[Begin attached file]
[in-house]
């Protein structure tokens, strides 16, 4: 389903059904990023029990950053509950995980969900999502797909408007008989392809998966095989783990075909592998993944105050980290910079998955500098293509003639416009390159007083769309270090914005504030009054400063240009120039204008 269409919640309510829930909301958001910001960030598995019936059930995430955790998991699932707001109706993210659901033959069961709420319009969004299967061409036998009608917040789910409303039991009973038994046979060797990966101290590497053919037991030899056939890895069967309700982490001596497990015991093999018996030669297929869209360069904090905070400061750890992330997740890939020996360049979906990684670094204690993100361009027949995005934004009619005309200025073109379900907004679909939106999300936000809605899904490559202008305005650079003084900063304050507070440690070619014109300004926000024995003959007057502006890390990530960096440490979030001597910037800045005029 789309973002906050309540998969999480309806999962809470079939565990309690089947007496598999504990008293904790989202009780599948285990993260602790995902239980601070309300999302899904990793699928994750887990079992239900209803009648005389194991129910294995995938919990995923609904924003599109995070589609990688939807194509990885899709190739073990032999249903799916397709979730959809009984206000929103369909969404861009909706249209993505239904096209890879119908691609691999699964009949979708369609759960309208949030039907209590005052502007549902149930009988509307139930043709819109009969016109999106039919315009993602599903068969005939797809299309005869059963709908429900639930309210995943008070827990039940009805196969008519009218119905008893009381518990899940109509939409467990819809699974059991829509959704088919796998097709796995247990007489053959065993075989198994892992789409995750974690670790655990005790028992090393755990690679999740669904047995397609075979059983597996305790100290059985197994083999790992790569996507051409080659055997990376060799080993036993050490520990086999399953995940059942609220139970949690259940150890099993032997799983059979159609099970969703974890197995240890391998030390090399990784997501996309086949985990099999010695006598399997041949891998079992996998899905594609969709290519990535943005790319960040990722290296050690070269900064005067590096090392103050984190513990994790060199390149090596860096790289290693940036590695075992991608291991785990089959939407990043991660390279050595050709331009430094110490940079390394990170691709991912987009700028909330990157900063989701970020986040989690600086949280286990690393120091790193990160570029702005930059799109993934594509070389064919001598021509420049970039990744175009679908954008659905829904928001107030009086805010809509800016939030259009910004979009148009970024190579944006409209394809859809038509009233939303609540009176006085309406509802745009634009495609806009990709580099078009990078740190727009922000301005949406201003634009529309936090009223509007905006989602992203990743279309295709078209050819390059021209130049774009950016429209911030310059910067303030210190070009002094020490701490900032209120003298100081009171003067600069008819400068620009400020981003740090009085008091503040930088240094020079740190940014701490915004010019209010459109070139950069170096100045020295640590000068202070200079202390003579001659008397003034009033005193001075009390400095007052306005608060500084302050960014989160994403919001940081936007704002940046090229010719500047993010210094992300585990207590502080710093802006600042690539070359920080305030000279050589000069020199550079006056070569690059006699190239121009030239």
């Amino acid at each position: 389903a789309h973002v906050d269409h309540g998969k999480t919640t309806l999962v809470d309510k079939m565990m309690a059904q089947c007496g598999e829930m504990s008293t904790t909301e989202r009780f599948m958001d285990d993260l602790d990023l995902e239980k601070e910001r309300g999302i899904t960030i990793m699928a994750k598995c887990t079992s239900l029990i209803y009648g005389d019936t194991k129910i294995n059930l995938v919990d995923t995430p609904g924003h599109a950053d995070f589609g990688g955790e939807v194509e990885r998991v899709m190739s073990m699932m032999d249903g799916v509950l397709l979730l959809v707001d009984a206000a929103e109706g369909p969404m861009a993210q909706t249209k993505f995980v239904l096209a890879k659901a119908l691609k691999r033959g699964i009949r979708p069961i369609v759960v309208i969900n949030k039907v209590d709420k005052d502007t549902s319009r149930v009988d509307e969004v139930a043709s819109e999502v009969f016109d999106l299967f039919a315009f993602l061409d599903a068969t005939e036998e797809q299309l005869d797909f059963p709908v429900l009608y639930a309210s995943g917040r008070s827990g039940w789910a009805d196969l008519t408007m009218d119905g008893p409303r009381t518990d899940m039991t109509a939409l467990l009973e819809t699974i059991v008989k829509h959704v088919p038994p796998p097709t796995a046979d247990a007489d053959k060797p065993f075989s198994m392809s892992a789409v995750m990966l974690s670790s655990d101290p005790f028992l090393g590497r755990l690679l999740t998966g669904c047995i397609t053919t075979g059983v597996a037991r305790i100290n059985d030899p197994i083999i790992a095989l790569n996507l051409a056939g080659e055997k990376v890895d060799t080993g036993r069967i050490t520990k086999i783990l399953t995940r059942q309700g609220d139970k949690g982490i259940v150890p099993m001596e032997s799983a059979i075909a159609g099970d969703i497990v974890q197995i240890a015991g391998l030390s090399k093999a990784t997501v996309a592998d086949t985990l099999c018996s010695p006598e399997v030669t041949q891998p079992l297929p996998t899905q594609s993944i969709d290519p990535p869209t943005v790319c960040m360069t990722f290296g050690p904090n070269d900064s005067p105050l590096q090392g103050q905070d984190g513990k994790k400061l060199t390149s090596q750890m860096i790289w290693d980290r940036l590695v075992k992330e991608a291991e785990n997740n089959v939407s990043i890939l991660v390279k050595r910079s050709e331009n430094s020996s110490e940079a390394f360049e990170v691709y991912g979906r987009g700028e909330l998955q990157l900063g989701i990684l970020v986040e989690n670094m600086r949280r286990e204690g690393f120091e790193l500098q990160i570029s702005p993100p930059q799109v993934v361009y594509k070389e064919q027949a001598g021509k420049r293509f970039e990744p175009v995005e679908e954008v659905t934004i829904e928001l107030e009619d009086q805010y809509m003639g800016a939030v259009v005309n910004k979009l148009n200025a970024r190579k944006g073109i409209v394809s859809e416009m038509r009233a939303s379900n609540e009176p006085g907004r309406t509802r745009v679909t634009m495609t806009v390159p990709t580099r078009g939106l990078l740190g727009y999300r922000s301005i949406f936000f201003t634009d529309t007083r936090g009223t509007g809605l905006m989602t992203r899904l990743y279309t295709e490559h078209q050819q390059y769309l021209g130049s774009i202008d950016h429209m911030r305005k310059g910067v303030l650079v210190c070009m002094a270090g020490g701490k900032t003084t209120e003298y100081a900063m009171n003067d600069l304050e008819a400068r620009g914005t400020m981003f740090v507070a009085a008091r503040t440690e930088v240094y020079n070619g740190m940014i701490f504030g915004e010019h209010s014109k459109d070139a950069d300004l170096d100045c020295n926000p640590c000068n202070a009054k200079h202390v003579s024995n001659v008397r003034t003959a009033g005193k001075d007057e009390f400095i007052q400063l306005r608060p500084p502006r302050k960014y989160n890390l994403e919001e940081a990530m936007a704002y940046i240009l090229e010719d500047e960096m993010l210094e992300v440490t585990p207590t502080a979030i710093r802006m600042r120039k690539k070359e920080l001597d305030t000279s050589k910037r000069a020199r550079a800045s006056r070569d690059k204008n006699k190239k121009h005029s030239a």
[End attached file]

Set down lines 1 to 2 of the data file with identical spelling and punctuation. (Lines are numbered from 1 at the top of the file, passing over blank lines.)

[in-house]
């Protein structure tokens, strides 16, 4: 389903059904990023029990950053509950995980969900999502797909408007008989392809998966095989783990075909592998993944105050980290910079998955500098293509003639416009390159007083769309270090914005504030009054400063240009120039204008 269409919640309510829930909301958001910001960030598995019936059930995430955790998991699932707001109706993210659901033959069961709420319009969004299967061409036998009608917040789910409303039991009973038994046979060797990966101290590497053919037991030899056939890895069967309700982490001596497990015991093999018996030669297929869209360069904090905070400061750890992330997740890939020996360049979906990684670094204690993100361009027949995005934004009619005309200025073109379900907004679909939106999300936000809605899904490559202008305005650079003084900063304050507070440690070619014109300004926000024995003959007057502006890390990530960096440490979030001597910037800045005029 789309973002906050309540998969999480309806999962809470079939565990309690089947007496598999504990008293904790989202009780599948285990993260602790995902239980601070309300999302899904990793699928994750887990079992239900209803009648005389194991129910294995995938919990995923609904924003599109995070589609990688939807194509990885899709190739073990032999249903799916397709979730959809009984206000929103369909969404861009909706249209993505239904096209890879119908691609691999699964009949979708369609759960309208949030039907209590005052502007549902149930009988509307139930043709819109009969016109999106039919315009993602599903068969005939797809299309005869059963709908429900639930309210995943008070827990039940009805196969008519009218119905008893009381518990899940109509939409467990819809699974059991829509959704088919796998097709796995247990007489053959065993075989198994892992789409995750974690670790655990005790028992090393755990690679999740669904047995397609075979059983597996305790100290059985197994083999790992790569996507051409080659055997990376060799080993036993050490520990086999399953995940059942609220139970949690259940150890099993032997799983059979159609099970969703974890197995240890391998030390090399990784997501996309086949985990099999010695006598399997041949891998079992996998899905594609969709290519990535943005790319960040990722290296050690070269900064005067590096090392103050984190513990994790060199390149090596860096790289290693940036590695075992991608291991785990089959939407990043991660390279050595050709331009430094110490940079390394990170691709991912987009700028909330990157900063989701970020986040989690600086949280286990690393120091790193990160570029702005930059799109993934594509070389064919001598021509420049970039990744175009679908954008659905829904928001107030009086805010809509800016939030259009910004979009148009970024190579944006409209394809859809038509009233939303609540009176006085309406509802745009634009495609806009990709580099078009990078740190727009922000301005949406201003634009529309936090009223509007905006989602992203990743279309295709078209050819390059021209130049774009950016429209911030310059910067303030210190070009002094020490701490900032209120003298100081009171003067600069008819400068620009400020981003740090009085008091503040930088240094020079740190940014701490915004010019209010459109070139950069170096100045020295640590000068202070200079202390003579001659008397003034009033005193001075009390400095007052306005608060500084302050960014989160994403919001940081936007704002940046090229010719500047993010210094992300585990207590502080710093802006600042690539070359920080305030000279050589000069020199550079006056070569690059006699190239121009030239």